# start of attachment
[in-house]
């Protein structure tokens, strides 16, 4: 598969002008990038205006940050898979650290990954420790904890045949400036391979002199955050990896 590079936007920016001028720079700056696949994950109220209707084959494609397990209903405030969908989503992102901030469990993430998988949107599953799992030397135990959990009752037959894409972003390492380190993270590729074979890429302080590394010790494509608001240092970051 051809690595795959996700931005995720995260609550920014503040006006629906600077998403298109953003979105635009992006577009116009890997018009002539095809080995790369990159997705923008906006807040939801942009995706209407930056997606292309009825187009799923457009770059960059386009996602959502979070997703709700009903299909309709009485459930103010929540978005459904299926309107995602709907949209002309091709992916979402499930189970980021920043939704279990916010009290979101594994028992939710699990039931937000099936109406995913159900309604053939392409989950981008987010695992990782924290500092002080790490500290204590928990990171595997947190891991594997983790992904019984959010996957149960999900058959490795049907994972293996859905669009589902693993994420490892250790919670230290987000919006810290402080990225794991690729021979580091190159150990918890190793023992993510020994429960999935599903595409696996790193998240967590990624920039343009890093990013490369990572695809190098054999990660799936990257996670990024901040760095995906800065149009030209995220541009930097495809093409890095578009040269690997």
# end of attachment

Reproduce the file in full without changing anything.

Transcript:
[in-house]
């Protein structure tokens, strides 16, 4: 598969002008990038205006940050898979650290990954420790904890045949400036391979002199955050990896 590079936007920016001028720079700056696949994950109220209707084959494609397990209903405030969908989503992102901030469990993430998988949107599953799992030397135990959990009752037959894409972003390492380190993270590729074979890429302080590394010790494509608001240092970051 051809690595795959996700931005995720995260609550920014503040006006629906600077998403298109953003979105635009992006577009116009890997018009002539095809080995790369990159997705923008906006807040939801942009995706209407930056997606292309009825187009799923457009770059960059386009996602959502979070997703709700009903299909309709009485459930103010929540978005459904299926309107995602709907949209002309091709992916979402499930189970980021920043939704279990916010009290979101594994028992939710699990039931937000099936109406995913159900309604053939392409989950981008987010695992990782924290500092002080790490500290204590928990990171595997947190891991594997983790992904019984959010996957149960999900058959490795049907994972293996859905669009589902693993994420490892250790919670230290987000919006810290402080990225794991690729021979580091190159150990918890190793023992993510020994429960999935599903595409696996790193998240967590990624920039343009890093990013490369990572695809190098054999990660799936990257996670990024901040760095995906800065149009030209995220541009930097495809093409890095578009040269690997």